Fox Pretends Romney’s Jeeps-In-China ‘Lie Of The Year’ Was True

It’s déjà vu all over again at Fox News. Just a few hours before President Obama was sworn in for his second term, Fox took the same news that formed the basis for PolitiFact’s “Lie of the Year” – Mitt Romney’s false claim that

It’s déjà vu all over again at Fox News. Just a few hours before President Obama was sworn in for his second term, Fox took the same news that formed the basis for PolitiFact’s “Lie of the Year” – Mitt Romney’s false claim that Chrysler’s decision to build Jeeps in China would cost U.S. jobs – re-distorted the facts, declared Romney a truth teller and suggested President Obama had won re-election based on a lie. Oh, and while they were at it, attacked PolitiFact as leftist liars.

In case you’ve forgotten, Romney’s big lie was based on a truth – that Chrysler planned to produce Jeeps in China – but twisted to give the misimpression that the company would outsource American jobs there. Now that Chrysler has announced specific plans to do what it said it was going to do in the first place, Fox crowed that Romney was right all along.

As Karoli pointed out last month, Fox News and Karl Rove were equally responsible for spreading that lie and giving it so much traction. Here they go again.

In a Fox & Friends Weekend segment so laden with distortions and disingenuousness I can't name them all, Steve Doocy began with a false description of what made Romney’s lie a lie, saying that Romney’s campaign ad claimed Chrysler was “going to build Jeeps in China.” Doocy added, “But now it seems the joke is on them. Chrysler just announced that a hundred thousand Jeeps will actually be made in China starting next year. Just like Mitt Romney said.”

Um, not really.

In its original article rating Romney’s ad a “pants on fire” lie, PolitiFact wrote:

The ad ignores the return of American jobs to Chrysler Jeep plants in the United States, and it presents the manufacture of Jeeps in China as a threat, rather than an opportunity to sell cars made in China to Chinese consumers. It strings together facts in a way that presents an wholly inaccurate picture.

Furthermore, Romney originally said outright that Jeep planned to move all production to China. Rather than correct the lie, he doubled down with his campaign ad. As Jon Perr noted, this was all part of Romney's strategy to attack the auto bailout. The backfire was considered at least partially responsible for Romney's loss in November. Meanwhile, Chrysler has added 1,100 workers on a Jeep assembly line in Michigan in October and will add another 1,100 in Ohio in the fall. Not that any of that inconvenient truth came out during this segment.

To pile on to Fox’s lie about Romney's lie, Doocy introduced Seton Motley who, among other roles, is a columnist for Breitbart.com – which has its own issues with the truth. Not that Doocy mentioned that, either.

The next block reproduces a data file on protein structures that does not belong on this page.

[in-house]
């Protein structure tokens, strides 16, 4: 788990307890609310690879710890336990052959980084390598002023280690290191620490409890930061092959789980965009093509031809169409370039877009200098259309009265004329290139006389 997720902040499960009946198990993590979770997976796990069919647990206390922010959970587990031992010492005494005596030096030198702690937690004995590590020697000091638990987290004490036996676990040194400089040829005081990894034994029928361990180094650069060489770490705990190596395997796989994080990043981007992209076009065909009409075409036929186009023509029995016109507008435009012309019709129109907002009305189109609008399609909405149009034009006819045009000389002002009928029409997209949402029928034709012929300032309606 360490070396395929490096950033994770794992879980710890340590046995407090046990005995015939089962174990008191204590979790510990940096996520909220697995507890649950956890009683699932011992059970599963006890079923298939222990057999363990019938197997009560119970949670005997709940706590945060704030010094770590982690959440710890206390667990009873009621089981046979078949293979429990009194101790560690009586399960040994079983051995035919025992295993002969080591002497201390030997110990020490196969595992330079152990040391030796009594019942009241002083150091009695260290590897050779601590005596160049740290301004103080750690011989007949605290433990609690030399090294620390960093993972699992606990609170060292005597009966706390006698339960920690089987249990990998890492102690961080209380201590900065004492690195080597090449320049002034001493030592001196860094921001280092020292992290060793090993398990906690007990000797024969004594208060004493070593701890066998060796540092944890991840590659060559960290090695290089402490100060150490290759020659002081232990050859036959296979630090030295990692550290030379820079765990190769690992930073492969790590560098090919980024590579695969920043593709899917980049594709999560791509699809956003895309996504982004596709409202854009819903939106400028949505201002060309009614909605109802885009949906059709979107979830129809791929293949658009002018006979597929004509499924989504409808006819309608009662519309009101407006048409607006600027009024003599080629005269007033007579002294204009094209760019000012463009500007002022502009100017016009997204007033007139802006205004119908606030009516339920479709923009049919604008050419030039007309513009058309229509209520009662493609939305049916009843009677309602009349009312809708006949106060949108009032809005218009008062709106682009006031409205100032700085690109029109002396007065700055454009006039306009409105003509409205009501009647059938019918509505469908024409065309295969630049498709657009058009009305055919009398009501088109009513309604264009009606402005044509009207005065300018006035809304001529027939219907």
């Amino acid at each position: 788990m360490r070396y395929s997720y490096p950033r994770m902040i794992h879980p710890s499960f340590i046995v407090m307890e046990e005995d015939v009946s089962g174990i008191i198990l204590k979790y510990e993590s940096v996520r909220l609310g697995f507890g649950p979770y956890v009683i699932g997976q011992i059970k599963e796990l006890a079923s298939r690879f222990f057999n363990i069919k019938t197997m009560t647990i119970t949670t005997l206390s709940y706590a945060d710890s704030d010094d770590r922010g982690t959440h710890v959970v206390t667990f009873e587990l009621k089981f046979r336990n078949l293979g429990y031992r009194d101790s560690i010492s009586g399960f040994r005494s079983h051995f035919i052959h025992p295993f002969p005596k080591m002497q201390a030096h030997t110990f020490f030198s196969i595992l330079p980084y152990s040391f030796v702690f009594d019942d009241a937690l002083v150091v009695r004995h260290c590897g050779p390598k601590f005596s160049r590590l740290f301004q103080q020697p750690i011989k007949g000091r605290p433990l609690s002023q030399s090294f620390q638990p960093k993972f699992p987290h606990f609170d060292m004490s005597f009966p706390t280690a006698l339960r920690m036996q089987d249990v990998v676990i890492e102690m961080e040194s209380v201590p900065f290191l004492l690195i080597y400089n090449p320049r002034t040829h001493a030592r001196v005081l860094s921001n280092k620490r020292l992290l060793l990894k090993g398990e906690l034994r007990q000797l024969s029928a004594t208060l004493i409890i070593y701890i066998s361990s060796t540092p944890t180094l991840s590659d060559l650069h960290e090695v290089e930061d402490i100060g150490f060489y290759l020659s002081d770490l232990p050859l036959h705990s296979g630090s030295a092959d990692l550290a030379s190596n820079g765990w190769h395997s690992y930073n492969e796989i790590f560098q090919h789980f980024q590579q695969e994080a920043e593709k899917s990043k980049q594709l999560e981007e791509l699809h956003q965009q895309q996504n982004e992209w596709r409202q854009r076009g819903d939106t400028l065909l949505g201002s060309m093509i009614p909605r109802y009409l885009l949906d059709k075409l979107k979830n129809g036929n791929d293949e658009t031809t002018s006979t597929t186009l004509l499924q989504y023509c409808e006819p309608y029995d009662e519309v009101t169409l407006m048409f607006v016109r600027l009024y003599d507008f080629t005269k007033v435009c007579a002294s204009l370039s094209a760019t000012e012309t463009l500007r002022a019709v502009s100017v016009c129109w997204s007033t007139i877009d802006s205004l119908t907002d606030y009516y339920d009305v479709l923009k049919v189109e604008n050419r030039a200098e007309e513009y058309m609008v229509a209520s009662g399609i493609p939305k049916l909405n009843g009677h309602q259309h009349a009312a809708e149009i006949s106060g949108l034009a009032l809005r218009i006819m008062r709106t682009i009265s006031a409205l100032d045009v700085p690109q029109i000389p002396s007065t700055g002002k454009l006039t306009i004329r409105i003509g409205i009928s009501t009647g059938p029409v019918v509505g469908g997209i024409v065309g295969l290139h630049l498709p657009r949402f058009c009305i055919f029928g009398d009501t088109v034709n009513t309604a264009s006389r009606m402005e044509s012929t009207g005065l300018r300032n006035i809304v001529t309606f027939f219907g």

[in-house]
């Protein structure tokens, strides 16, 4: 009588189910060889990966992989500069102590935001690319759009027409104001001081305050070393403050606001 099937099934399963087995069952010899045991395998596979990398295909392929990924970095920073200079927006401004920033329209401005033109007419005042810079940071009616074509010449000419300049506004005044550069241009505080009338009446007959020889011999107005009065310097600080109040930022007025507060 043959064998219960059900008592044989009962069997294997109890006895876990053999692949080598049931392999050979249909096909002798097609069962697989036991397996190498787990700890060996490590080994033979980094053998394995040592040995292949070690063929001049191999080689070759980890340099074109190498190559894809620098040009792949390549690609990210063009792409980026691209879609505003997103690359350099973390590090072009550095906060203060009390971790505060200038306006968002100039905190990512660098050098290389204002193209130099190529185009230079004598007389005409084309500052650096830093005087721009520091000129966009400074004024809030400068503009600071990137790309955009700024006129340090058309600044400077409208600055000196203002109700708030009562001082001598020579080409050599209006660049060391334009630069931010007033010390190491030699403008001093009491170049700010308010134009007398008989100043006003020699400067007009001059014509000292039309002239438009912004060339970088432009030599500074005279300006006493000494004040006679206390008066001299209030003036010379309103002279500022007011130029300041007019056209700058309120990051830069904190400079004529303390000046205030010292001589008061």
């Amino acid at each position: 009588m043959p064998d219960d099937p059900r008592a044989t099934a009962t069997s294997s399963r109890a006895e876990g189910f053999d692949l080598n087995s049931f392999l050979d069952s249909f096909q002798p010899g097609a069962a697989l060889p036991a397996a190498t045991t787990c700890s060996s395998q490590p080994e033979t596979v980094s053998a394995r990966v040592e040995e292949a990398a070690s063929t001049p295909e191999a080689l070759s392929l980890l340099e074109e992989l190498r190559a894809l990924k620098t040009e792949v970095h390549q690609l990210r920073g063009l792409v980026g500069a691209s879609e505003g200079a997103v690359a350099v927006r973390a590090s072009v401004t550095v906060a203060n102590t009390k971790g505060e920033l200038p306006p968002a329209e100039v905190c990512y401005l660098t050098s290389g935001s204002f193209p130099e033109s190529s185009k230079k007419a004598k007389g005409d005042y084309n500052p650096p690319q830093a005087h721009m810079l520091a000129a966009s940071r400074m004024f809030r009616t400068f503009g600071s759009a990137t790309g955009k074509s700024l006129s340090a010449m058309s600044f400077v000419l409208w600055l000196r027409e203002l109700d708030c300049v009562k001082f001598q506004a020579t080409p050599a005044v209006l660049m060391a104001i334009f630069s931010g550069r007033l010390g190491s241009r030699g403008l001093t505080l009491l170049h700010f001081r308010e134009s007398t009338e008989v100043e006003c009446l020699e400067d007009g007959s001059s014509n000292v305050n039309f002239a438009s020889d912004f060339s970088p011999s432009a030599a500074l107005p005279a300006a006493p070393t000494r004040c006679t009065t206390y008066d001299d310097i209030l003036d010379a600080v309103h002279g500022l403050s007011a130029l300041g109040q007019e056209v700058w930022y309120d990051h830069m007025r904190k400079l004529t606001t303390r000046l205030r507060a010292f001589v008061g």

Instead, Doocy opened the discussion by saying Romney “knows a lot about the car companies” and that when he said, “Chrysler, they’re gonna wind up making Jeeps in China, the left-wing media just exploded, didn’t they?”

Seton came out of the gate with a falsehood, saying it was The Washington Post (instead of Tampa Bay Times’ PolitiFact) that had ruled this the Lie of the Year – as Doocy nodded in agreement.

Doocy feigned puzzlement as he “asked,” “So, you’ve got this fact-checking organization came in and said that that’s the ‘Lie of the Year.’ Why would a fact-checking organization say something like that? You, you would think that they would be non-political but in fact, sometimes they are a little political, aren’t they?” As if he didn’t know what Motley would say.

And sure enough, Motley said it: “I think the fact-checking movement is the latest in the ‘unbiased journalists’ movement which, prior to 1965 didn’t really exist… We created unbiased journalism to say, ‘Let’s pretend to be unbiased when we’re actually promoting leftism.’ I think the fact checkers is another advancement of that cause. And at the end of the day, they’re just leftists as they always have been.”

Now that Fox viewers had been warned that facts have a stinkin’ liberal bias, Doocy, more than three minutes into the segment, got around to reading a January 14 statement from Chrysler’s CEO that included these sentences: "We will keep the pillar cars of Jeep in the U.S. …Wrangler is one, The Grand Cherokee is another.”

Still, they ignored the significance. Fox posted a banner reading, “Chrysler backpedals.” And Motley made the completely unsubstantiated claim that $26.5 billion of the bailout was “a direct check written to the United Auto Workers union.”

Doocy closed the segment by saying, “Mitt Romney was right. Ironically, we find that out today, on the day the president’s sworn in for a second term.”

By the way, there’s reason to suspect Fox knows this was a bunch of baloney. Despite banners saying “PANTS ON FIRE” and “WHOOPS” (about PolitiFact) during the segment, FoxNews.com casts doubt on that by making the title of its video of the segment a question: PolitiFact's 'Lie of the Year' actually true?

Fox News: The network where lying liars lie about true lies.

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